Dr. Trevor Bedford, an infectious disease scientist at Fred Hutchinson Cancer Research Center, was selected as a recipient of the 2021 MacArthur Fellowship. Also known as the MacArthur “genius grant,” the honor is awarded annually by the John D. and Catherine T. MacArthur Foundation and provides $625,000 in “no-strings-attached” funding over five years to allow recipients to pursue creative, intellectual and professional endeavors.
“I'm immensely honored and moved to receive this recognition from the MacArthur Foundation,” Bedford said. “It's been a trying and tragic 20 months for the world, but the scientific response to the pandemic has been unparalleled. I'm proud to have been able to play a role.”
Bedford uses powerful computers and complex statistical methods to study the spread and evolution of viruses, including SARS-CoV-2, influenza, Ebola and Zika viruses. Bedford and his collaborators have been instrumental in tracking and understanding SARS-CoV-2 in real-time.
“As we emerge from the shadows of the past two years, this class of 25 Fellows helps us reimagine what’s possible,” said Cecilia Conrad, managing director, MacArthur Fellows. “They demonstrate that creativity has no boundaries. It happens in all fields of endeavor, among the relatively young and more seasoned, in Iowa and Puerto Rico. Once again, we have the opportunity for exultation as we recognize the potential to create objects of beauty and awe, advance our understanding of society and foment change to improve the human condition.”
Bedford co-developed the open-source platform Nextstrain to provide a continually updated view of viral phylogenetics, or virus “family trees.” During the pandemic, Bedford has assisted public health departments in Washington, Florida, California, Utah, Minnesota and Michigan; the U.S. Centers for Disease Control and Prevention and National Institutes of Health; the European Centre for Disease Prevention and Control; and the World Health Organization in interpreting SARS-CoV-2 genomic data. Along with collaborators from UW Medicine, Seattle Children’s and Fred Hutch, Bedford is a co-investigator of the Seattle Flu Study. Seattle Flu Study researchers detected one of the first cases of COVID-19 in the U.S. and warned public health officials that the virus’s genomic data indicated community spread.
A Q&A with evolutionary, computational biologist Trevor Bedford
Bedford explains how he came to do what he does — and just what that entails.
How COVID-19 has opened science
Bedford is an advocate for open science and the quick release of vital information from research on epidemics.
Tracking a pandemic: Q&A with a COVID-19 detective
Bedford talks about his early detective work to track COVID-19.
About Nextstrain: A software tool for tracking viral outbreaks
This platform, co-developed by Bedford, makes it easier to share and analyze genetic data of spreading viruses.
Follow Bedford on Twitter: @trvrb
“Trevor Bedford raised the bar for scientific creativity and defined an entirely new way to think about innovation while also leveraging existing technology and communication platforms,” said Dr. Tom Lynch, president and director of Fred Hutch and holder of the Raisbeck Endowed Chair. “Our community, far beyond the walls of Fred Hutch, is benefitting greatly from his contributions.”
The MacArthur Fellowship Program was established in 1981 and this year’s class recognizes 25 new recipients. Individuals are selected for their originality and dedication to their pursuits. Fred Hutch cell biologist Dr. Mark Roth, known for his research into reversible metabolic hibernation, was named a MacArthur Fellow in 2007.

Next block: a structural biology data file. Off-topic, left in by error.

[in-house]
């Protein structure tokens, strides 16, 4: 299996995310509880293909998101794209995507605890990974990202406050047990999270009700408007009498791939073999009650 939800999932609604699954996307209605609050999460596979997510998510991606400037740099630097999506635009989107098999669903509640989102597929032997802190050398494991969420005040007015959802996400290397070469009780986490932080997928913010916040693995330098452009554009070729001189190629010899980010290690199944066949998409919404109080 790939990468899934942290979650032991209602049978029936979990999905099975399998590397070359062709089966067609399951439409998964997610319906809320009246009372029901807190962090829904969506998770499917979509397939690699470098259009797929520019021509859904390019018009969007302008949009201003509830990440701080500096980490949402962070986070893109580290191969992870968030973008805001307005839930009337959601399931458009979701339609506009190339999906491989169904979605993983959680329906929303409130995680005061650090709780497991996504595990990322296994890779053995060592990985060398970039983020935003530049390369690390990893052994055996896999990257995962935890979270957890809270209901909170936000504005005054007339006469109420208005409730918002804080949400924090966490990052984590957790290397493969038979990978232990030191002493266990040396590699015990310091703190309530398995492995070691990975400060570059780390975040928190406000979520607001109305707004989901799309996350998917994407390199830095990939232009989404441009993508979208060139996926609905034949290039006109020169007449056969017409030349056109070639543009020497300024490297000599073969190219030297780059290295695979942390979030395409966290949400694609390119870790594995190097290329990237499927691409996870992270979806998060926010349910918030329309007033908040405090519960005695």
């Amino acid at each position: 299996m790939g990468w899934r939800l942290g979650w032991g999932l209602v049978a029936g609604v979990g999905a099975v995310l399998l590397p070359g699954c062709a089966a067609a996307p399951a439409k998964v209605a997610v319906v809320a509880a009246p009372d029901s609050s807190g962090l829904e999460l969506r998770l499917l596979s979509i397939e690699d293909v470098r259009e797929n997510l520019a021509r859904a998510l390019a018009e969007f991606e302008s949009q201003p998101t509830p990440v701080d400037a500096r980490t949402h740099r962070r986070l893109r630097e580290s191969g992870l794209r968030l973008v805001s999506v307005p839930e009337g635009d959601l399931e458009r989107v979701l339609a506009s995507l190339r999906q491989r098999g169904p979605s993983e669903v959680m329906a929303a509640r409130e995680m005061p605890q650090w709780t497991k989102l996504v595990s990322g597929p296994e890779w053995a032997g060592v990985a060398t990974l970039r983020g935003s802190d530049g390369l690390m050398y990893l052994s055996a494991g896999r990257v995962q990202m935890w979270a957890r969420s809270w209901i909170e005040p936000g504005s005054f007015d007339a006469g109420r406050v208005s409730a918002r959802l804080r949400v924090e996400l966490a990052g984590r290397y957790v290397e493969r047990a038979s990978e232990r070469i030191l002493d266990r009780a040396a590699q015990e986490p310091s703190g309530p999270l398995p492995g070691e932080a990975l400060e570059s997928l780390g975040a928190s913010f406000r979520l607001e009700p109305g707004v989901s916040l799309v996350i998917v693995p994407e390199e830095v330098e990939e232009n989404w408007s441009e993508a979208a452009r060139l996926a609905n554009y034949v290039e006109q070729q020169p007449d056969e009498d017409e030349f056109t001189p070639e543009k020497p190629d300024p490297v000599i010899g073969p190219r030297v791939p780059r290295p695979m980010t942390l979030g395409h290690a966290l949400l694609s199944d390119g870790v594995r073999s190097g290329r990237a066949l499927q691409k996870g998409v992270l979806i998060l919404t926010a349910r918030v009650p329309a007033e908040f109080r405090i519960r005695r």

Through Bedford’s data gathering processes, researchers have been able to develop successful strategies for monitoring and controlling infectious diseases. By applying these techniques to document the worldwide spread of COVID-19 and of seasonal flu viruses, his research helps forecast which strains of influenza are likely to be most challenging to humans — data that helps inform the crucial early decisions about which strains to include in annual flu vaccines.
“Trevor is a gifted, creative scientist and communicator. He has humbly taken center stage as a trusted global leader during the COVID-19 pandemic and as a deep thinker in viral phylodynamics and genomic epidemiology,” said Dr. Julie McElrath, senior vice president and director of the Vaccine and Infectious Disease Division at Fred Hutch and holder of the Joel D. Meyers Endowed Chair. “His commitment to open science, public health and diversity have an impact on our daily lives and on our future preparedness against emerging pathogens.”
'It's been a trying and tragic 20 months for the world, but the scientific response to the pandemic has been unparalleled. I'm proud to have been able to play a role.'
Bedford recently was named a Howard Hughes Medical Institute Investigator, a coveted honor in biomedical research. He received the Open Science Prize in 2017 and the Pew Biomedical Scholar Award in 2016. Bedford is an affiliate associate professor in the Department of Genome Sciences and the Department of Epidemiology at the University of Washington. He received a Ph.D. in Biology from Harvard University and undergraduate degree from the University of Chicago. Bedford shares insights on Twitter as @trvrb.
“I'm inspired by the degree to which colleagues from all over the world have been able to elevate the field of genomic epidemiology to respond to the pandemic and the emergence of variant viruses,” Bedford said. “I look forward to continued global scientific collaboration in the years to come.”
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